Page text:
Phillies

Henderson Alvarez solid as audition with Phillies continues in loss to Braves

Henderson Alvarez solid as audition with Phillies continues in loss to Braves

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ATLANTA — It had been three years to the day since Henderson Alvarez had notched a pitching victory in the major leagues. Back on Sept. 23, 2014, while pitching for the Miami Marlins in a season in which he made the National League All-Star team, he beat the Phillies with 7 2/3 shutout innings.
 
A shoulder injury limited Alvarez to just four starts the next season. He did not pitch in 2016 and was forced to show his wares in the Independent Atlantic League before latching on with the Phillies in late August.
 
The Phils were looking for some pitching depth to get through the season, but Alvarez didn't care about the reason. He was happy for the audition in Triple A and the call to the majors this month.
 
Alvarez's long road back from surgery put him on the mound at SunTrust Park, the new home of the Atlanta Braves, on Saturday night, exactly three years after his last big-league win. It would have been pretty sweet for the 27-year-old right-hander to come out of the assignment with a win — and he was in line to get it before the bullpen let a late lead get away in a 4-2 loss to the Braves (see observations).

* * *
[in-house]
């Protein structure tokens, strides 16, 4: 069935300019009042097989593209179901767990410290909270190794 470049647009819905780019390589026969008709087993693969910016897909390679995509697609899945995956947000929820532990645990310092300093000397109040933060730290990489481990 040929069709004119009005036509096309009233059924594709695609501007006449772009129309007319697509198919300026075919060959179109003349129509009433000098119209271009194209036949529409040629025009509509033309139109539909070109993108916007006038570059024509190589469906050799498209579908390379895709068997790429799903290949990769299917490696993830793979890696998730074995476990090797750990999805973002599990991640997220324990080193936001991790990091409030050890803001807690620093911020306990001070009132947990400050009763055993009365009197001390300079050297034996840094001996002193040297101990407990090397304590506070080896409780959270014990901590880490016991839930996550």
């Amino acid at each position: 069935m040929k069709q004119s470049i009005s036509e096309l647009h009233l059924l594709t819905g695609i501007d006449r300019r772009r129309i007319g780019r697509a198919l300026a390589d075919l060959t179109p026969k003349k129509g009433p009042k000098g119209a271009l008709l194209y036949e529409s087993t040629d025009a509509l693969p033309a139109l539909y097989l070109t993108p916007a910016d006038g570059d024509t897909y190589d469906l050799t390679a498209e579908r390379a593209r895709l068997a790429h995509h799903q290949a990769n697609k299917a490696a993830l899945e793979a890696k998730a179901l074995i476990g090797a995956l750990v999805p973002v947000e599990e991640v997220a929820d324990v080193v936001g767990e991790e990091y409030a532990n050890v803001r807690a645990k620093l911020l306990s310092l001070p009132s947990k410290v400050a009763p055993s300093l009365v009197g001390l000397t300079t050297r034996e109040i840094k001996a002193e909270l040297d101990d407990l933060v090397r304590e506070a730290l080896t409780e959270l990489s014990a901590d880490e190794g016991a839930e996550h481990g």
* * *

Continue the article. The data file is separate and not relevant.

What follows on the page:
"It is what it is," Alvarez said, shrugging after the game. "That's the way baseball is sometimes. You have to make every single out. There are things you cannot control. You just go out there and try your best."
 
Alvarez pitched five shutout innings and left with a 2-0 lead thanks to an RBI double by Rhys Hoskins and another run that scored on a passed ball.
 
"He pitched through five innings, got through it and didn't give up a run," manager Pete Mackanin said. "His ball had some movement and he changed speeds."
 
The bullpen could not hold the lead. Newcomer Kevin Siegrist gave up a solo homer to Rio Ruiz in the sixth inning on a 1-2 breaking ball that registered 69 mph on the radar gun. Two innings later, Luis Garcia was tagged for three runs as the Braves tied the game and took the lead.